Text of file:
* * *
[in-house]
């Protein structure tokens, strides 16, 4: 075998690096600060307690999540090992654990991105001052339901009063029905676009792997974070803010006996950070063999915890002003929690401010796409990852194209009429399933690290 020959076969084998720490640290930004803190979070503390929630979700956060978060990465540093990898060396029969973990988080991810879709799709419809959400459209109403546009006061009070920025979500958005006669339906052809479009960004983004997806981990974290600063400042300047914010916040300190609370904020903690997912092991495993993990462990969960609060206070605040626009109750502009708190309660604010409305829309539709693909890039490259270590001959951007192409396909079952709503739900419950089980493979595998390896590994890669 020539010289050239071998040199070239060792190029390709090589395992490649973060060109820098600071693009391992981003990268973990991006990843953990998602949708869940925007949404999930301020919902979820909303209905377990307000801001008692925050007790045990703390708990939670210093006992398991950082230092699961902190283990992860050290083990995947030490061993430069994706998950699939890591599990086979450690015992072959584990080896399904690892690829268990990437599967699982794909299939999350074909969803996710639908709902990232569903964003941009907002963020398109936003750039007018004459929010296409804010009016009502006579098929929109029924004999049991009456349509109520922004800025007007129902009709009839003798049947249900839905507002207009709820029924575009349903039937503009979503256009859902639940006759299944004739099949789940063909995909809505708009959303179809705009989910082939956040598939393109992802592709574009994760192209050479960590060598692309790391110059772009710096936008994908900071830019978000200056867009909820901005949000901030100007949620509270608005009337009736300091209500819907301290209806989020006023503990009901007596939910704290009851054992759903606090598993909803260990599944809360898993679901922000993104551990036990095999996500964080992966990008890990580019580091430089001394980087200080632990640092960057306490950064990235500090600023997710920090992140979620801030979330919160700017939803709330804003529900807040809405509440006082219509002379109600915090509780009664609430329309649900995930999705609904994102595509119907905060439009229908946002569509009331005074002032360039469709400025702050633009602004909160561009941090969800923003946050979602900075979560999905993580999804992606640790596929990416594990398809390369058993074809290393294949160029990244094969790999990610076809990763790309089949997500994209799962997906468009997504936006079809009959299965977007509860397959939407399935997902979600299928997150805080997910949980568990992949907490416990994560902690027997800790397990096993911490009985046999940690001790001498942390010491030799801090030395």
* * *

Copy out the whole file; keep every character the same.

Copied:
[in-house]
């Protein structure tokens, strides 16, 4: 075998690096600060307690999540090992654990991105001052339901009063029905676009792997974070803010006996950070063999915890002003929690401010796409990852194209009429399933690290 020959076969084998720490640290930004803190979070503390929630979700956060978060990465540093990898060396029969973990988080991810879709799709419809959400459209109403546009006061009070920025979500958005006669339906052809479009960004983004997806981990974290600063400042300047914010916040300190609370904020903690997912092991495993993990462990969960609060206070605040626009109750502009708190309660604010409305829309539709693909890039490259270590001959951007192409396909079952709503739900419950089980493979595998390896590994890669 020539010289050239071998040199070239060792190029390709090589395992490649973060060109820098600071693009391992981003990268973990991006990843953990998602949708869940925007949404999930301020919902979820909303209905377990307000801001008692925050007790045990703390708990939670210093006992398991950082230092699961902190283990992860050290083990995947030490061993430069994706998950699939890591599990086979450690015992072959584990080896399904690892690829268990990437599967699982794909299939999350074909969803996710639908709902990232569903964003941009907002963020398109936003750039007018004459929010296409804010009016009502006579098929929109029924004999049991009456349509109520922004800025007007129902009709009839003798049947249900839905507002207009709820029924575009349903039937503009979503256009859902639940006759299944004739099949789940063909995909809505708009959303179809705009989910082939956040598939393109992802592709574009994760192209050479960590060598692309790391110059772009710096936008994908900071830019978000200056867009909820901005949000901030100007949620509270608005009337009736300091209500819907301290209806989020006023503990009901007596939910704290009851054992759903606090598993909803260990599944809360898993679901922000993104551990036990095999996500964080992966990008890990580019580091430089001394980087200080632990640092960057306490950064990235500090600023997710920090992140979620801030979330919160700017939803709330804003529900807040809405509440006082219509002379109600915090509780009664609430329309649900995930999705609904994102595509119907905060439009229908946002569509009331005074002032360039469709400025702050633009602004909160561009941090969800923003946050979602900075979560999905993580999804992606640790596929990416594990398809390369058993074809290393294949160029990244094969790999990610076809990763790309089949997500994209799962997906468009997504936006079809009959299965977007509860397959939407399935997902979600299928997150805080997910949980568990992949907490416990994560902690027997800790397990096993911490009985046999940690001790001498942390010491030799801090030395």